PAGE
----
GREENVILLE, Maine (WABI) - When it comes to this dark disease, support is such an important tool. Support for the researchers, support for patients and for those taking care of their loved ones every single day.
"Some days are harder than others," says Debbie Jones.
It's a safe bet that most days during the last 11 years that Debbie Jones has owned her laundromat here in Greenville have been filled with hardwork, family, and laughter. Three things that are top priorities in the daily lives of Debbie and her twin sister, Laurie.
"It a little overwhelming, so I just pitched in and helped," says Laurie Fling.
It's an ideal place for their mother and her dog, Bandit, to also spend the day.
"I think it's terrific. I couldn't be in a better place then with them," says Maureen Gaudet.
It's hard to tell that behind Maureen Gaudet's beautiful smile is someone battling the irreversible and progressive brain disorder, Alzheimer's disease. The great-grandmother has devoted her life to her family, and now they're giving that devotion back to her.
"I'm fortunate that she can live with me. It just wasn't safe for her. It's still like living on her own, only there's somebody there to help her if she needs the help. Because the memory thing, with the Alzheimer's, is progressing. A lot," says Fling.
Laurie and her sister are her full-time caregivers, a role many family members take on for their loved ones. According to the Alzheimer's Association, 16-million Americans provide unpaid care for people with Alzheimer's and other dementias.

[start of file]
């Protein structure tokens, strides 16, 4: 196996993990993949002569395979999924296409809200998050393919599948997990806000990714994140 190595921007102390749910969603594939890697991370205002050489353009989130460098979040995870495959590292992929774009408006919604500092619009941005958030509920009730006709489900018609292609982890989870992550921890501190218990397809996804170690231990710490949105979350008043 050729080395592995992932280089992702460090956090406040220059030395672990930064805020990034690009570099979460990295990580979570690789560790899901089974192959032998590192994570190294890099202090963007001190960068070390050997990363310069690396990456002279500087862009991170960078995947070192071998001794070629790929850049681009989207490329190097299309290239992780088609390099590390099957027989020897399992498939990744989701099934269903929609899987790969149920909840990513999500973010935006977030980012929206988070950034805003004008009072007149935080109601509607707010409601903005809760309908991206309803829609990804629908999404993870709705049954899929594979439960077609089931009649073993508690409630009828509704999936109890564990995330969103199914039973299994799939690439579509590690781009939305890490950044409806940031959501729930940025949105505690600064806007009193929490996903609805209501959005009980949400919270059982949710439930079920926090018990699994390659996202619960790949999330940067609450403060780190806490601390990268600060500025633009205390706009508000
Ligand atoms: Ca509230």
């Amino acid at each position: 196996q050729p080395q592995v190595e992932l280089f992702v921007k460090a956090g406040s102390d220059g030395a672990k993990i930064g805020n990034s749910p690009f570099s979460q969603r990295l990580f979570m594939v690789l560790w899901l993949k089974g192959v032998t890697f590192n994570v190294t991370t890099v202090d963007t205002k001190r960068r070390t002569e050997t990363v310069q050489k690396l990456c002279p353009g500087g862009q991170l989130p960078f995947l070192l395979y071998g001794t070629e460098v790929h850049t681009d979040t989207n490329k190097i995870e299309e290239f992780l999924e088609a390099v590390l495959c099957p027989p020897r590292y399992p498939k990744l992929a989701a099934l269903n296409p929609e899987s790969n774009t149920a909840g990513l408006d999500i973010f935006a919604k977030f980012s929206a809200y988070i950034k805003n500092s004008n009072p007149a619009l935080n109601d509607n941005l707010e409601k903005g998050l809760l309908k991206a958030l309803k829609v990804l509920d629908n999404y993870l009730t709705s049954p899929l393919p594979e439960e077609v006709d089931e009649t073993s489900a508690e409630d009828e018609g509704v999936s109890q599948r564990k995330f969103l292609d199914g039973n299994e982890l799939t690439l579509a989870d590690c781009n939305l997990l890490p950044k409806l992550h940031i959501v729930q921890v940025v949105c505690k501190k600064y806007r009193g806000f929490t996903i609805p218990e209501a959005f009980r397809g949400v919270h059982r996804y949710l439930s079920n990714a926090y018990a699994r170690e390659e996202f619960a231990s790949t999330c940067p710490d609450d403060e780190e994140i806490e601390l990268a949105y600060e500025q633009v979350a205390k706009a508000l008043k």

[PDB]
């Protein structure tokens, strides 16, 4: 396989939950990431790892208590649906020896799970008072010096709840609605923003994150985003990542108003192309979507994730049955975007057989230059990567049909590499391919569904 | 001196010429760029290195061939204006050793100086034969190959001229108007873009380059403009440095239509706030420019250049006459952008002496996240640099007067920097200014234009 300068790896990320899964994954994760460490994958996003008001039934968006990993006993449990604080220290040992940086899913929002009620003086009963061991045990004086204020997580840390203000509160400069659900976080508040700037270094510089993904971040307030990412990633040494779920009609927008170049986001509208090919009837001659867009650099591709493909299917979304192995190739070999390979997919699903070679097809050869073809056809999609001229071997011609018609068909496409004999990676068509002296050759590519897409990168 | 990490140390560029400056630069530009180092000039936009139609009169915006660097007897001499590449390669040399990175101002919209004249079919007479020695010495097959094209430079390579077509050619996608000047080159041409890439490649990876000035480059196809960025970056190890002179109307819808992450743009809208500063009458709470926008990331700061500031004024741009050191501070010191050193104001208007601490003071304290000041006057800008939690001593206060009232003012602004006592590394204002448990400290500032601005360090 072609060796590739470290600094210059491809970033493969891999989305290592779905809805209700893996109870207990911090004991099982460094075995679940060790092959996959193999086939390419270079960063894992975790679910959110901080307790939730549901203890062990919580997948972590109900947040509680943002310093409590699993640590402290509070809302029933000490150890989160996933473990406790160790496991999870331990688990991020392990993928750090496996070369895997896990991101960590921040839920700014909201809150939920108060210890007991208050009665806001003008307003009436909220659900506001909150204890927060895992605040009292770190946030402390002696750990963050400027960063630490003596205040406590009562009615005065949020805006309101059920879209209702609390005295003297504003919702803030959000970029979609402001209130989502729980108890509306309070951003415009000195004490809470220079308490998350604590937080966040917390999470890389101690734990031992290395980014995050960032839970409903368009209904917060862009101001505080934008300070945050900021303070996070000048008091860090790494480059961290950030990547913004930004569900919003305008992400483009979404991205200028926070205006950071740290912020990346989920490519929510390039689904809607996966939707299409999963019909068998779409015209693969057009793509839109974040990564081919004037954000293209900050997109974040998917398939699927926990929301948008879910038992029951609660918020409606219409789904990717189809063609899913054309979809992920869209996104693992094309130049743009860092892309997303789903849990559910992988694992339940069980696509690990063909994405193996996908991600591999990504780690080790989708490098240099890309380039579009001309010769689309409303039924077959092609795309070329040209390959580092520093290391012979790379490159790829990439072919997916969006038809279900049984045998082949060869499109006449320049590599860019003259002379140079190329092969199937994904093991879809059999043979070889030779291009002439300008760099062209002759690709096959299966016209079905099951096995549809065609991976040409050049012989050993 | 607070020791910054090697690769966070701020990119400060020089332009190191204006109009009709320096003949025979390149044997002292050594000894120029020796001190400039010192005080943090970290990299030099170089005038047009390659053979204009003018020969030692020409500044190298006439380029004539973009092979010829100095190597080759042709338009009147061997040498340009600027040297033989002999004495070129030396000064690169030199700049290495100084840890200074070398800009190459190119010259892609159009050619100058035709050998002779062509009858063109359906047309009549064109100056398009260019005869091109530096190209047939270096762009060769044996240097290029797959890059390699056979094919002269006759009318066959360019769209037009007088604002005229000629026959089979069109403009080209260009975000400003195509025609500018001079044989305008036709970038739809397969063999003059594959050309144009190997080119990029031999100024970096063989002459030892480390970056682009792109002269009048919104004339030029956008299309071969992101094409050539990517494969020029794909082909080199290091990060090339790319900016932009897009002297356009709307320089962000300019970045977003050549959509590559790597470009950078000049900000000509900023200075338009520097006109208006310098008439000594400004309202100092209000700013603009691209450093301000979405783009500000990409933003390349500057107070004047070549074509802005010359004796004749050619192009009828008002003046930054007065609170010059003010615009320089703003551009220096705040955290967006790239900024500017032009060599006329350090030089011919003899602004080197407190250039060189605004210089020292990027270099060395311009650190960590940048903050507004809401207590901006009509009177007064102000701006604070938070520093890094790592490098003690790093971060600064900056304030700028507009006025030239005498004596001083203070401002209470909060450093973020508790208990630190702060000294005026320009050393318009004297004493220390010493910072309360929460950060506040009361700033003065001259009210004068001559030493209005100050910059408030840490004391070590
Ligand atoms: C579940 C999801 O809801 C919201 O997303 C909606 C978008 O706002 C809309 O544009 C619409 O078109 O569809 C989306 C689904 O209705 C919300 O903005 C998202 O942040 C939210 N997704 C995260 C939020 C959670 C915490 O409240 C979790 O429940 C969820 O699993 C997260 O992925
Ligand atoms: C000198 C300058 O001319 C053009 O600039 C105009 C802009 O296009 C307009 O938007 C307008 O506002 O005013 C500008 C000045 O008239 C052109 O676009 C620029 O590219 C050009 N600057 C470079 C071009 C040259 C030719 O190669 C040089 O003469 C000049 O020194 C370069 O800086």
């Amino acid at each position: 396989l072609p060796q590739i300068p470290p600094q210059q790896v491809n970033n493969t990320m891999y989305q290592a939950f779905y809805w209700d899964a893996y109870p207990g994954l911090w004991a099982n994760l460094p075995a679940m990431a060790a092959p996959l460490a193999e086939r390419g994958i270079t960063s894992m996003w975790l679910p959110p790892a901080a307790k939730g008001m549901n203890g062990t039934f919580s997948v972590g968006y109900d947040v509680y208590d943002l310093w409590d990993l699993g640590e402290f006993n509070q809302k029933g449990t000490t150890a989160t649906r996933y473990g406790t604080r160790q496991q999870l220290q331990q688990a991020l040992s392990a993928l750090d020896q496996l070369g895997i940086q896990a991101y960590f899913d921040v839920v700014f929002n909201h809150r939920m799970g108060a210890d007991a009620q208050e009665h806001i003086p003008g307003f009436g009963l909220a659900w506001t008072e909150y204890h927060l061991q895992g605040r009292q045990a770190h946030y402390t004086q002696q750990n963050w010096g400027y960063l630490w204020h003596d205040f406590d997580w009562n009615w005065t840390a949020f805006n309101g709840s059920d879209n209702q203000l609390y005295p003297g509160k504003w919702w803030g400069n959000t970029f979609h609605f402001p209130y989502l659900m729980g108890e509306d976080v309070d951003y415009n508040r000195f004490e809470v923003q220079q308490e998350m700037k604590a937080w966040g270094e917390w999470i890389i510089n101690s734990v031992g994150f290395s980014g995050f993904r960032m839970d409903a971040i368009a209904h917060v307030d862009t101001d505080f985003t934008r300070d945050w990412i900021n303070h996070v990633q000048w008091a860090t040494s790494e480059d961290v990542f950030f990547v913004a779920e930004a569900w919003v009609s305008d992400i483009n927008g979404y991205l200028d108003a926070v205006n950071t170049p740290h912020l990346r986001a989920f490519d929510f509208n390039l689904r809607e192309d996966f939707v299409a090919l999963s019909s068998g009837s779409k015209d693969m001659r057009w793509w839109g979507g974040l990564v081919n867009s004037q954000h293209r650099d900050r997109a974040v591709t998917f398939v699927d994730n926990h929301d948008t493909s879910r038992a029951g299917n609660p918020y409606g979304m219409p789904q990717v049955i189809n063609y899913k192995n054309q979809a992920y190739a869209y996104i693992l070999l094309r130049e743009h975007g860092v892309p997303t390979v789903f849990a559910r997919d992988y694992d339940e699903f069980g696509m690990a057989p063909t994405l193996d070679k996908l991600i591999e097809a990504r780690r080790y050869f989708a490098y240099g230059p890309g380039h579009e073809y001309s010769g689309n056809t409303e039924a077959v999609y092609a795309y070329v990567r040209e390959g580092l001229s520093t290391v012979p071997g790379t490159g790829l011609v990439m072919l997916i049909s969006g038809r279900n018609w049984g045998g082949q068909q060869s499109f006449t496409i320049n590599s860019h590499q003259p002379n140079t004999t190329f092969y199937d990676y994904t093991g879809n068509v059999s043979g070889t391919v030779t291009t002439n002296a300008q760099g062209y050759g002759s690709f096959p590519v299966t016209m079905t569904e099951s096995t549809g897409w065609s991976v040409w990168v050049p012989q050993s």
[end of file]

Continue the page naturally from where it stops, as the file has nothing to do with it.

"There really are so many challenges that they face on a regular basis, and it impacts everybody so differently," says Katie Luce, Community Events Manager with the Alzheimer's Association.
Katie meets people throughout the region in a similar situation as Debbie and Laurie. The Walk to End Alzheimer's is one of their main fundraisers for research her sister-in-law is working on at the Jackson Laboratory. It's also an outlet for those providing support, to hear from others, and to find out about resources the association provides, like their free helpline.
"That is staffed 24/7, 365 with qualified professionals that are going to answer any questions that you have."
Spreading the word about the helpline means a lot to Katie. She knows first-hand how difficult it can be for caregivers because her mom and aunt are providing that care for her gram, Maureen.
"My mom and my aunt, are, they're amazing. For them to be able to just sort of roll with the punches and sort of keep things light and funny, that has been such an inspiration to me and the rest of the work that I do," says Luce.
It's a role these sisters say they happily take on every day...no matter what happens.
"I look at it, doing the right thing," says Fling.
"Exactly. They gave up for us," says Jones.
They do it with hard work, family, and laughter which they say is really the best medicine they can provide until an actual cure or treatment is found.
"Positive energy. Positive energy. I think negativity makes it worse," says Fling.
Until then, the women in this family will continue their different roles as caregivers, outreach, volunteer fundraisers, and researchers in this fight against Alzheimer's.
"Enough of this disease. It needs to go. It does. Maybe we won't live long enough to see it, but I think they will," says Fling.
It's important to stress the free caregivers helpline provided by the Alzheimer's Association can be used anytime, every day, for anything a caregiver needs, from advice to care consultation.
That number is 1-800-272-3900.
Information on the disease itself and more can be found at ALZ.org.